This is the Fourth in a series of posts that I am writing aimed at helping entrepreneurs maximize their economic performance. You can find a summary of the economic model series here. My last post described how you can discover your optimal economic model. This post addresses a current issue, should you discover your economic model now or wait for a future point in time.
Optimizing Now vs. Later: a Key Question!
There is a lot of conversation these days, particularly in the consumer Internet markets, around the benefits of focusing on user growth and engagement and sorting out their economic model at a later point. To put it another way, whether to stop or go. There are some benefits to not creating your economic model now, but there are also some risks.
Why You Should Wait
Not working on your economic model at this point has some merit. For example,
- It allows their teams to focus on providing product features that people want to use and engage with to build user acquisition and engagement. The team doesn’t get distracted with additional work associated with sorting out the economic model and figuring out how to optimize it.
- Adding revenue-creating features too early might slow user growth and engagement, thereby slowing the success of the company overall.
- Your perceived value may be higher to investors and buyers if your economic model is NOT clear. That is, investors may have hopes and dreams for what your economic model could be (and pay you good money to purchase part of your company), but those hopes and dreams may go away once your economic model has been developed and the data is available. In other words, the idea of your economic model may be more valuable than the real data associated with your actual economic model.
- Your perceived value may be lower to potential competitors if your economic model is NOT clear, thereby reducing the number of competitors aiming to attack you. In other words, not knowing may keep competitors away.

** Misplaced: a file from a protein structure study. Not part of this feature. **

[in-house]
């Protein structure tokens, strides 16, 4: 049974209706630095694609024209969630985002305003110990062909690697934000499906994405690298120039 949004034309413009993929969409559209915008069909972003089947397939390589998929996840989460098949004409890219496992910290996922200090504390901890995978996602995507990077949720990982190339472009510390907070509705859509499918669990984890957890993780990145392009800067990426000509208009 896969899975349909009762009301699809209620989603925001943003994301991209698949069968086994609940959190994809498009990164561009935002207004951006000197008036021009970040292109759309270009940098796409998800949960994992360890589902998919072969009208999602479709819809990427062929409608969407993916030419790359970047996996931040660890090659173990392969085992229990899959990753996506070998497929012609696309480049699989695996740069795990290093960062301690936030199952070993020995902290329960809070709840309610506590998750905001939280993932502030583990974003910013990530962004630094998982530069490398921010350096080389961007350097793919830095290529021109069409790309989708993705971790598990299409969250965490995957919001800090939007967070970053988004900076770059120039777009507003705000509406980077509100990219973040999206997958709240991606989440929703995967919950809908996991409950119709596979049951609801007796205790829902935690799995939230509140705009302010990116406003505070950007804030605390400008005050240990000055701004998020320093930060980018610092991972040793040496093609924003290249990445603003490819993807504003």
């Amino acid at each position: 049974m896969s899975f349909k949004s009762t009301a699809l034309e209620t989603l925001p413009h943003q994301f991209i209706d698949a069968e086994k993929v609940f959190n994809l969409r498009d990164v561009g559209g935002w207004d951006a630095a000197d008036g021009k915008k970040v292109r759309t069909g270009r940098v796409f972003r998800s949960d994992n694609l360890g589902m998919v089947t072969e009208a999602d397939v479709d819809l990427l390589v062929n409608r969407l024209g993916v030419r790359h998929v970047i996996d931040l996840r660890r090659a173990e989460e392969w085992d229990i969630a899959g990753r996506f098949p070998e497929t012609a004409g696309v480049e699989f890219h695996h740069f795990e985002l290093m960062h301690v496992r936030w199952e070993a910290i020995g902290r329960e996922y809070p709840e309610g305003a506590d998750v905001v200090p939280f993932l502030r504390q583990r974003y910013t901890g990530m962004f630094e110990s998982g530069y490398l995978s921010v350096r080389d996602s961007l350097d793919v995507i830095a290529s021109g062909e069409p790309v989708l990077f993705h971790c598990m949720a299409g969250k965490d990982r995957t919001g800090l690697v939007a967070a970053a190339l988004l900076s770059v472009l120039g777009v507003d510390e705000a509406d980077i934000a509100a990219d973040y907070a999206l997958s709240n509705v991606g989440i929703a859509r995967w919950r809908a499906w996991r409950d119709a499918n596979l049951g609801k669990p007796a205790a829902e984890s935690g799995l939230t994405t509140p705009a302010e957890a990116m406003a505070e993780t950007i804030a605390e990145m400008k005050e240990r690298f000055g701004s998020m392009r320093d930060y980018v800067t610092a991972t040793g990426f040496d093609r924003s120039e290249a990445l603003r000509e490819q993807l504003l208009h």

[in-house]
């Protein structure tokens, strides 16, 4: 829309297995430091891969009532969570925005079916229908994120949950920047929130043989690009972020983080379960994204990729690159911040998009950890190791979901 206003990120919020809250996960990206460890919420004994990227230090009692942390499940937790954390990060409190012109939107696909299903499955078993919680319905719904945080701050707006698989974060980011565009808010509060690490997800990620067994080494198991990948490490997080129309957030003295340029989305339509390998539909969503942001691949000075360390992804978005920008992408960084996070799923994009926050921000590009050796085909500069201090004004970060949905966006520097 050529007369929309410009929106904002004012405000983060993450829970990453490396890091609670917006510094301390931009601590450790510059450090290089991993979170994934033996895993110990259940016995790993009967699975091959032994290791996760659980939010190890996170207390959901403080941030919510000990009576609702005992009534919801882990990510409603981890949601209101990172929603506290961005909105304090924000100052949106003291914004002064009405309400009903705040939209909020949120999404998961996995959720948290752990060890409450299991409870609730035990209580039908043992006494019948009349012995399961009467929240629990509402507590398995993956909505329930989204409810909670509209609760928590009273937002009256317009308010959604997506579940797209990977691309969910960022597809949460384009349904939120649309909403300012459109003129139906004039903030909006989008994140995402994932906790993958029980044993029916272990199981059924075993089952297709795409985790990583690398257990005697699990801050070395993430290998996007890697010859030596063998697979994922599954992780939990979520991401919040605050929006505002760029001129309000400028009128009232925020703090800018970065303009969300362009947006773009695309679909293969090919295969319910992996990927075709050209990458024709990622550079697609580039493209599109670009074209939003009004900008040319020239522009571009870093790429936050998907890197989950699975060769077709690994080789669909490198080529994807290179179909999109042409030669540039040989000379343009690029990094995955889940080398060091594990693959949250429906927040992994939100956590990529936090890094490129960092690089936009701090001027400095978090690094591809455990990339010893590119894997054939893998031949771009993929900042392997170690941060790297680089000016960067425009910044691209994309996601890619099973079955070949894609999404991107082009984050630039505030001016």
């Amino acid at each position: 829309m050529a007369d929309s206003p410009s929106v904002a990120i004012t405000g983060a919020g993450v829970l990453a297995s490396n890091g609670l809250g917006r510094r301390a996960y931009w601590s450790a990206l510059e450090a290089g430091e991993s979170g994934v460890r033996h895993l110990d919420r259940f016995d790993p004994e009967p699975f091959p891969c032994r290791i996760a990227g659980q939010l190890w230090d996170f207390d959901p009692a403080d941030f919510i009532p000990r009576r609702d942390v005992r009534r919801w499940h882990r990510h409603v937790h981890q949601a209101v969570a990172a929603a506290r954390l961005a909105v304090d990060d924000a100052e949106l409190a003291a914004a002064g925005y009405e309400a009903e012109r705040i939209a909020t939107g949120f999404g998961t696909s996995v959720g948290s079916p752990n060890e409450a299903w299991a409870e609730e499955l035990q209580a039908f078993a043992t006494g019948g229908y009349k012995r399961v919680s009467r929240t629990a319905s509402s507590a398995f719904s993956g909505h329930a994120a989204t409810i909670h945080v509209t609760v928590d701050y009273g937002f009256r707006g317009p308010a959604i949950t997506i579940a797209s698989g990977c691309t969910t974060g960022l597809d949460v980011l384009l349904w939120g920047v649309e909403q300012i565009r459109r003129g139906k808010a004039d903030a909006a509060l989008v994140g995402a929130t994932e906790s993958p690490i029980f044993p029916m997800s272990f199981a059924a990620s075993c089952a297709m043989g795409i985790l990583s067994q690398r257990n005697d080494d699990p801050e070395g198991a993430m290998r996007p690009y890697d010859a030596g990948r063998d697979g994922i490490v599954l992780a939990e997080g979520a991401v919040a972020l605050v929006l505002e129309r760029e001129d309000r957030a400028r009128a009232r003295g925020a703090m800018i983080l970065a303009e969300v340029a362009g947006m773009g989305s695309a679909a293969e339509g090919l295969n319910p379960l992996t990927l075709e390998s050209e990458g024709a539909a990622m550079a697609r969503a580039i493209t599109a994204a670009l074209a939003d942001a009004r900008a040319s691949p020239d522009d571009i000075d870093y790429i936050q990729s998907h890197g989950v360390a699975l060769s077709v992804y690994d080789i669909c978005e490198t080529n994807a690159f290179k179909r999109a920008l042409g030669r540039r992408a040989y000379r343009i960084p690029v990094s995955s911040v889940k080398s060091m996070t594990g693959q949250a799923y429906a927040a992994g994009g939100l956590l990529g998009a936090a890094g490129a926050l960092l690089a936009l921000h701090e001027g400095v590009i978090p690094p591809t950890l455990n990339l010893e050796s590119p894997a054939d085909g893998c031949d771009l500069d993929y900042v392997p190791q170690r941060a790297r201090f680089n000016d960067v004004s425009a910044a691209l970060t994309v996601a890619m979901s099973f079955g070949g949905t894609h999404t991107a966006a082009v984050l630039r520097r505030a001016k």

Why You Should Do it Now
Not working on your economic model also has risks. For example,
- The users who sign up and engage with products that don’t have revenue-producing features may not be the same customer segment that would engage with the products that do have revenue producing features. In other words, you may end up gathering the wrong users.
- Even if the user segment is “right,” many users may get pissed off and leave once the revenue producing features are created (the Netflix story is not quite this situation, but it demonstrates how changing pricing models can potentially damage customer relationships). Setting up your product with both user features and economic features might be better at attracting users who are comfortable with engaging in both sets of features.
- Since economic models relate to value creation, some companies may be building features that attract users and user engagement, but their features may not be the same features that they would build if they were optimizing for what customers will pay for. In other words, not focusing on what people will pay for might lead to creating the wrong feature set.
- You don’t have the opportunity to fail fast and move onto something else. It is really difficult to figure out if you can have a successful economic model without trying. You may not have a product that can have a viable economic model, but you won’t be able to find out unless you try. In other words, you might be wasting your time on something that won’t be economically viable and won’t find that out quickly.
- There is a funding risk associated with this approach. Essentially, the company is not viable until it has a minimally viable economic model (the cash coming in is greater than the cash going out), so if the company runs out of cash and there are not additional funds available from investors then the company will go out of business or need to be sold to another company that is willing to support the cash burn.
Waiting to optimize your economic model is definitely an option, but it has both benefits and risks. There are some successful companies that have been built “users first, economic model later” including Google, one of my favorite most valuable companies. There are also a huge number of companies that have gone out of business with this approach.
My personal “tastes” are around building lasting companies for the long term, so I personally am more comfortable with approaches that build optimal economic models while you are building your company. That said, this isn’t always the optimal approach and all management teams should consider what is right for them.
My next post is on the “Characteristics of the Best Spreadsheet Models”
If you want to learn more about economic models, keep reading. I would also appreciate any comments or suggestions that you have, as I plan on turning this series into an e-book and I want to make sure that it is as clear and complete as possible.